His victim remains nameless, just as Pierre Loury’s victims go unnamed.  The police who prosecute him are described as persecutors.  How dare they hold him up to an objective standard!  All these people believing in law and order – facts and evidence – nothing but phonies man, they’re just pretending to be good people, their sincerity is all an act – why don’t any of them appreciate who I am on the inside?  I mean – why do they all say that my outside isn’t the image I want them to think it is?  Sure, mama, I killed a man, but that doesn’t make me a killer!

Instead of harsh justice and incisive humour, we’ve developed a culture of dismissive sardony and cheap sarcasm.  The most popular social commentators aren’t those who demand journalistic truth or who elucidate complex topics, it is those who reaffirm preconceived notions with shoddy logic and fallacies galore.  We pity the monster, while reviling the courageous and strong; we support the wicked while attacking the just.

This is the battle for civilization, gentlemen.  I can’t emphasize that enough.  When sincerity is attacked and punished, laughed at and driven to the hills – when lies are celebrated and supported, when monsters are subsidized – our civilization loses its soul.  Its survival can no longer be justified.

Where are you in this fight?

To again quote Laramie Hirsch:

We should not throw our hands up.  We should not abandon ship.  Men should be fighting the enemies of civilization AND working on our own creations.  We should be giving this struggle 200%.  It may be an exhausting thing to focus on creative projects as well as fighting the oppressive culture of our feminist “cultural” overlords–but that is what our age demands of us.  We live in an era in which there is a kind of spirit that determines to crush everything that makes sense.  In such an era, good men should not rest and not stop doing everything they can to fight and improve their lives and their culture.  We should not rest until every breath in us is spent.

Freedom of Speech is not free; and those of us who are in the trenches cannot fight if we do not have any infrastructure and support backing us.  Those men I’ve mentioned here – Stefan Molyneux, Christopher Cantwell – their work survives through your donations.  The same goes for A Voice for Men and Return of Kings; Ann Barnhardt cannot carry on her righteous work without your backing, Matt Forney needs you to help him cover this election, and if you value the work that I do, my own Patreon needs your support as well.  Not a lot of support – I, and the people I listed, are fighting in these trenches because it is the right thing to do – but even we need beans, batteries, and bullets.

So which is it going to be, folks?  Will you put your money where your mouth is, and support those who speak sincerely and truthfully, even though they fall short of perfection?  Or will you let our generation fall into the cheap sardony of Holden Caulfield?

We can’t fight this battle without you.

Holden Caulfield

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Davis M.J. Aurini

Trained as a Historian at McMaster University, and as an Infantry soldier in the Canadian Forces, I'm a Scholar, Author, Film Maker, and a God fearing Catholic, who loves women for their illogical nature.

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3 Responses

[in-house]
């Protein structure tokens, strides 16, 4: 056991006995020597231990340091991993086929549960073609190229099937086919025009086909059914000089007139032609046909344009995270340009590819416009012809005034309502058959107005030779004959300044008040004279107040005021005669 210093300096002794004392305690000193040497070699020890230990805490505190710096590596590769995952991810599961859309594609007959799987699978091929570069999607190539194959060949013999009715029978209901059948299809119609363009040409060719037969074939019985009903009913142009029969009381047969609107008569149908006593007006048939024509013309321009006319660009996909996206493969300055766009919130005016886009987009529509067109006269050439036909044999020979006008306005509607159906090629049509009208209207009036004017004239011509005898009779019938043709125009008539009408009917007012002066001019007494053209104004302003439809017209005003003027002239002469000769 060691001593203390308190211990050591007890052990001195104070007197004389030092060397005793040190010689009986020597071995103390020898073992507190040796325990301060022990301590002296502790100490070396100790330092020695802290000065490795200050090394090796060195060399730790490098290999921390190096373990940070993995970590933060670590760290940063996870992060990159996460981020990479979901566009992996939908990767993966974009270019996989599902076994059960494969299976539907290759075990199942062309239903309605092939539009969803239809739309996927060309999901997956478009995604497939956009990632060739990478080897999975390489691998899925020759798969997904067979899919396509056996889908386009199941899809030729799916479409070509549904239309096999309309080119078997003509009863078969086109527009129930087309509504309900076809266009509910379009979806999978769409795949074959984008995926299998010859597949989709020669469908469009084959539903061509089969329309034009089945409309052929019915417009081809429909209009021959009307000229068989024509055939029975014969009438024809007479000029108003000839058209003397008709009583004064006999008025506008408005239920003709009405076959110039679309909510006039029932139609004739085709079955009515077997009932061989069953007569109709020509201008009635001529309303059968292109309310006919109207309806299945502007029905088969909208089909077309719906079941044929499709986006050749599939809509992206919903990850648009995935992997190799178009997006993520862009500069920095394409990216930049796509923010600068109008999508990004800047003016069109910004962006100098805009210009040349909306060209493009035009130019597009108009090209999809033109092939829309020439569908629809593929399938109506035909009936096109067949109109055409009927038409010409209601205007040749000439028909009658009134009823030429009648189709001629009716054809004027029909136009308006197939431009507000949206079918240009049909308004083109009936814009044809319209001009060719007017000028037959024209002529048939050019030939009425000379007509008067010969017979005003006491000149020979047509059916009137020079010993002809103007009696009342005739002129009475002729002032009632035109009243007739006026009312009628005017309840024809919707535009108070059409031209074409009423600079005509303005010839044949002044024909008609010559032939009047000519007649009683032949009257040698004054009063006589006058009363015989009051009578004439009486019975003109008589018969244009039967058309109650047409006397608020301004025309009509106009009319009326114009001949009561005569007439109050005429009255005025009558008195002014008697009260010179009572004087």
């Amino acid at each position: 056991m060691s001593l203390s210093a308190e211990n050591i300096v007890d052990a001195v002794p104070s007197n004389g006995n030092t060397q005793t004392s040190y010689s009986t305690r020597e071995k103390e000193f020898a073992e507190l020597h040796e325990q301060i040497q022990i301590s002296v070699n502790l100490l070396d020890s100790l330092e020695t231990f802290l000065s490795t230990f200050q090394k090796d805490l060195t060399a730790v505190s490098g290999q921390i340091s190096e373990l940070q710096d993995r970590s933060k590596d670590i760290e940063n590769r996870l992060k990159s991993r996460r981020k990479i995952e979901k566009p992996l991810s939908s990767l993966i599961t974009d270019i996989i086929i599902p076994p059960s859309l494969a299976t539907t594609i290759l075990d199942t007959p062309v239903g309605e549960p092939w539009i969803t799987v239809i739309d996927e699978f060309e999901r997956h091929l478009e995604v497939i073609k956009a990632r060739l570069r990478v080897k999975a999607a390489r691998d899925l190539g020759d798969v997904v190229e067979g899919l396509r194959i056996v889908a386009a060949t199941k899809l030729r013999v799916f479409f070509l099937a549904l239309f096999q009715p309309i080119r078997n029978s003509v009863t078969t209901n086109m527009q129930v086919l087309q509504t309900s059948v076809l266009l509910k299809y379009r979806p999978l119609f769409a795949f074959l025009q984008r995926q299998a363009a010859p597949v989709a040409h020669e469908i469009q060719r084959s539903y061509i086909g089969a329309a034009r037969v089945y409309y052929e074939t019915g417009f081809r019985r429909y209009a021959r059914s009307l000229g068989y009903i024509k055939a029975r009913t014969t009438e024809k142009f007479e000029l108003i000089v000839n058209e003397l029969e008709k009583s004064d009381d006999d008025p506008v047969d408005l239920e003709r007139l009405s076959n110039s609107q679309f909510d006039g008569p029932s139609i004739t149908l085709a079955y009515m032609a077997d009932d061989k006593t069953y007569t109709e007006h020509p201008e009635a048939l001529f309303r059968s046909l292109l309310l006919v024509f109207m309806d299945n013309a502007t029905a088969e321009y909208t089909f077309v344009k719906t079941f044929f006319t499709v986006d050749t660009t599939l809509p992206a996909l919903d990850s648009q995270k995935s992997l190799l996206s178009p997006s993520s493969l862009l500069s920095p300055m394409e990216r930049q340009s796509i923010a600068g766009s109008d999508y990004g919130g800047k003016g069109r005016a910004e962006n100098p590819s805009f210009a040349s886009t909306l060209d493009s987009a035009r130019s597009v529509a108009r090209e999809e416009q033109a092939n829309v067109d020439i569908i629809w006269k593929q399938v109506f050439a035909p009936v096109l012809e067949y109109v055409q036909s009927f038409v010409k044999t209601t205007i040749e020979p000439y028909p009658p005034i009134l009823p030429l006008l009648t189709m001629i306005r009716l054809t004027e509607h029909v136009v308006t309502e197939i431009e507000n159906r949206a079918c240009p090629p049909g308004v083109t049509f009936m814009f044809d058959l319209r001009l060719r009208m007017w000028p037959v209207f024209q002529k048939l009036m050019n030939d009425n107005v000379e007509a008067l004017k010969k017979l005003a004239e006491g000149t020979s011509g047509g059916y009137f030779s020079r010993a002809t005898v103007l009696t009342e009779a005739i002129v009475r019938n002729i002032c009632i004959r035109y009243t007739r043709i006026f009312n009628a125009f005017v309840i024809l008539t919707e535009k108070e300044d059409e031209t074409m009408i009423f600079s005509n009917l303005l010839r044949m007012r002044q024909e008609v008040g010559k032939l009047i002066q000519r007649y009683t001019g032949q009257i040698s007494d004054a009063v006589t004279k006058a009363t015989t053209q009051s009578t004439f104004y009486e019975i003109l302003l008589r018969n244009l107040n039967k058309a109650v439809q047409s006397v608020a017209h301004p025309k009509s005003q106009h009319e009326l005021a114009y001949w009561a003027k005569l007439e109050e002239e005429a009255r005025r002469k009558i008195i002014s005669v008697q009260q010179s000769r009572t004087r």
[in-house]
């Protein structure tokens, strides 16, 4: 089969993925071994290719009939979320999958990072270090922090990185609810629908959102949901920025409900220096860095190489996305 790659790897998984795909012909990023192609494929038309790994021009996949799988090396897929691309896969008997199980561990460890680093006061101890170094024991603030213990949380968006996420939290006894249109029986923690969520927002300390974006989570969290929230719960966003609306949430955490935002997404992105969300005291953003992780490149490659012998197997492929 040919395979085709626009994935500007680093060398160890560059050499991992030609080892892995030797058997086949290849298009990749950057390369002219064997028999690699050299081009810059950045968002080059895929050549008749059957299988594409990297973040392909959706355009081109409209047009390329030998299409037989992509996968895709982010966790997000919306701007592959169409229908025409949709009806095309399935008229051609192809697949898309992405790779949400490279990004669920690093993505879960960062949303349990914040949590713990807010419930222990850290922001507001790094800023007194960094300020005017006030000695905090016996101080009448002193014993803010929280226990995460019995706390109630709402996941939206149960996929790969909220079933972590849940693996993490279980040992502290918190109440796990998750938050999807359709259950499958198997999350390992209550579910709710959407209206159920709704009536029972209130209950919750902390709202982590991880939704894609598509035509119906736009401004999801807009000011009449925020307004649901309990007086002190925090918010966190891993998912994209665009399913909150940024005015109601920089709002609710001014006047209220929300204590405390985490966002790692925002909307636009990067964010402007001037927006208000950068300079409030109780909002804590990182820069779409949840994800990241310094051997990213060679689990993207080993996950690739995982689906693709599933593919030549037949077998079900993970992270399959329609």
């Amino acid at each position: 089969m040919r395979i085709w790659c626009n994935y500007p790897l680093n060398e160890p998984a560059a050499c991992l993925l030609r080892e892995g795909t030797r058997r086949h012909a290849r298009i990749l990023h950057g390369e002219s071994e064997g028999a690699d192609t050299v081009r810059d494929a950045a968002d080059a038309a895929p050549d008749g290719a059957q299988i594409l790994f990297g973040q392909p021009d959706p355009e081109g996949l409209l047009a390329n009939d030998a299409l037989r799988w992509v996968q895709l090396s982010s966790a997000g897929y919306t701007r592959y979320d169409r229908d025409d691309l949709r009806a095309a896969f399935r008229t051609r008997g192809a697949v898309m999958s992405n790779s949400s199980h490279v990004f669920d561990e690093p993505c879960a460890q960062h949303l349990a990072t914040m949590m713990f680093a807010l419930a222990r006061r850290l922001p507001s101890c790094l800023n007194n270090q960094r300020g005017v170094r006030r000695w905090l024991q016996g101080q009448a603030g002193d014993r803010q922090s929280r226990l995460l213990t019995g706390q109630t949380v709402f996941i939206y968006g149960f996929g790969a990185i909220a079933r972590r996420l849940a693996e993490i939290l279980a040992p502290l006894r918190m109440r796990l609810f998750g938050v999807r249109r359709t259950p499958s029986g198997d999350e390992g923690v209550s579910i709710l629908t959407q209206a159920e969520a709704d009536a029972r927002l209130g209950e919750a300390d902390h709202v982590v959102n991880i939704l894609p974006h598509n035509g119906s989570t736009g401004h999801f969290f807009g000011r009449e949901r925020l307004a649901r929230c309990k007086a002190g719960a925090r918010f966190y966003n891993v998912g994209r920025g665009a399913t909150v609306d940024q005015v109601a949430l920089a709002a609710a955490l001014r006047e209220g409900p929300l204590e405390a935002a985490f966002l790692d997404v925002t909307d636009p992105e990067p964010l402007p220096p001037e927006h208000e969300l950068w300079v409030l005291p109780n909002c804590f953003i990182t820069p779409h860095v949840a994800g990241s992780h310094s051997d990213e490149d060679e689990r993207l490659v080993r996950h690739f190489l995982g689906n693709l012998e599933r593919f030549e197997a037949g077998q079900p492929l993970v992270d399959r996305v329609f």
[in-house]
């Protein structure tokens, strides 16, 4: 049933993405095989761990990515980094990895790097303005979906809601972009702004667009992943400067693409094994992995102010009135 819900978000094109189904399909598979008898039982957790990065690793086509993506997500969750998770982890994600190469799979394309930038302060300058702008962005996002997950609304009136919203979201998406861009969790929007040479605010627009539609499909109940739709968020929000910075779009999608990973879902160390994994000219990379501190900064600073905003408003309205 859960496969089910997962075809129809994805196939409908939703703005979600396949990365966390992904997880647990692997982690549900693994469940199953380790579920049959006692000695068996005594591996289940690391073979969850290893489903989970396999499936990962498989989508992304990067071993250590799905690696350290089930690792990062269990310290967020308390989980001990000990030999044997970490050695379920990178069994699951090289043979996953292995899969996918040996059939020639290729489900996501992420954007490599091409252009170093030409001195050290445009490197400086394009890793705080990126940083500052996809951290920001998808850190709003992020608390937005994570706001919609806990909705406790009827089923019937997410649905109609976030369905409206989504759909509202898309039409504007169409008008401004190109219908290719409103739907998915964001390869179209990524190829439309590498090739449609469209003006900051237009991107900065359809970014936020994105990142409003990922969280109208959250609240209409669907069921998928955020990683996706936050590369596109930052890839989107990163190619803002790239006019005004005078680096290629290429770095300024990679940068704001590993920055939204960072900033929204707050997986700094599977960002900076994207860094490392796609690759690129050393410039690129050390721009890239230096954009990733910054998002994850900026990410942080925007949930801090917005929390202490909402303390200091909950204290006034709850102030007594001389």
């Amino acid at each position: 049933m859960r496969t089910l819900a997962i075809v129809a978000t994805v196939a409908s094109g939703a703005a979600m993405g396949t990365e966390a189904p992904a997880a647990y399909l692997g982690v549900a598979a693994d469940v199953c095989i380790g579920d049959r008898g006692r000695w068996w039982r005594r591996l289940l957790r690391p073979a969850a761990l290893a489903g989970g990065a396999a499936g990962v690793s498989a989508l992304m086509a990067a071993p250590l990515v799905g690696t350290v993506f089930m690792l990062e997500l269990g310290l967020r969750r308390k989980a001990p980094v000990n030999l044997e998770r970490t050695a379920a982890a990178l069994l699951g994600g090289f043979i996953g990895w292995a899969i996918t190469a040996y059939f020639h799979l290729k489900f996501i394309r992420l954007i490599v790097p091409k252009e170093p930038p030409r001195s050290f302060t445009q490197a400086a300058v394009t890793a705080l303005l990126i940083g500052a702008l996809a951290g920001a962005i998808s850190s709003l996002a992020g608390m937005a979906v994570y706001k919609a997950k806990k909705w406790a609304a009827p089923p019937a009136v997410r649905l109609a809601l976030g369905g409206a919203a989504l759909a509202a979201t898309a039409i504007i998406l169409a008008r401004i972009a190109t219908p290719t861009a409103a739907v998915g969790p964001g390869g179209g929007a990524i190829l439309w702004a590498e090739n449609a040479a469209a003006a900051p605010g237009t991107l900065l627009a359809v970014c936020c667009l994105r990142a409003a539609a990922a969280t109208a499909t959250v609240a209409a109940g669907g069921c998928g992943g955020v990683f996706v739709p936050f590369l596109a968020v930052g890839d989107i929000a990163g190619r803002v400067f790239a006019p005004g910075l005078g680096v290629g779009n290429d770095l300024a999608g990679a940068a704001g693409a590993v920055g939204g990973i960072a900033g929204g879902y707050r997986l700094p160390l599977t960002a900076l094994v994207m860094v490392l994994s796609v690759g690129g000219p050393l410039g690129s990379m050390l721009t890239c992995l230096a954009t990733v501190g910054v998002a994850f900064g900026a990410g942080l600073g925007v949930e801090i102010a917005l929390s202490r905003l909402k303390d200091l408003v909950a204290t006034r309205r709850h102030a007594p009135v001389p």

1. dc.sunsets says:

    Pity is what we should feel for people who simply can’t help themselves (e.g., those who cannot resist the demands of their impulsive mind to indulge in vice…self-harming actions undertaken with the immediate expectation of happiness…or those who were born with fewer aptitudes than modern life demands).

    The problem is one of expectations. Today everyone believes, contrary to all observation and reason, that we’re all equal. This makes people resent those doing better than are they, it makes people feel entitled to whatever riches they see on TV, and it makes people resent those who have less because they attribute it to sloth, etc.

    Everything is a hierarchy. Put two people in a room and one will be taller, one will be heavier, one will be smarter in some (or all) ways, one will be more talented at some (or all) things. This means that in life, some will have more, some less. Forcing (or expecting) all to be the same is a cult-belief in a Godless religion, Equalism. In fact, everything and every one should find its (or his or her) own level. Satisfaction with that level becomes the key to happiness.

    Empathy is a dangerous side-effect of Equalism. Yes, I could have been born with an IQ 60 points lower. Yes, I could have been born without any talents or aptitudes, or with a personality so off-putting that no woman could tolerate me. But I wasn’t born with those handicaps. I cannot put myself in the shoes of those who were. I should not feel burdened by their handicaps, although a sense of charity is certainly a social good.

    Where we got off track was that empathy was deemed a rationale for using the mighty fist of the state (politics) to equilibrate the scales of outcome, to stamp out the sin of inequality from Earth and usher in the Kingdom of Heaven in our lives.

  2. I wanna touch on this more later, but for now, I want to provide this link to an article by Emmett Rensin, titled “The smug style in American liberalism.”

    It’s interesting, because it’s an article that is recent, and it’s demonstrating that several people across our matrix are picking up on this insincere, sarcastic trend moving throughout our society’s zeitgeist. People are becoming pricks.


  1. April 14, 2016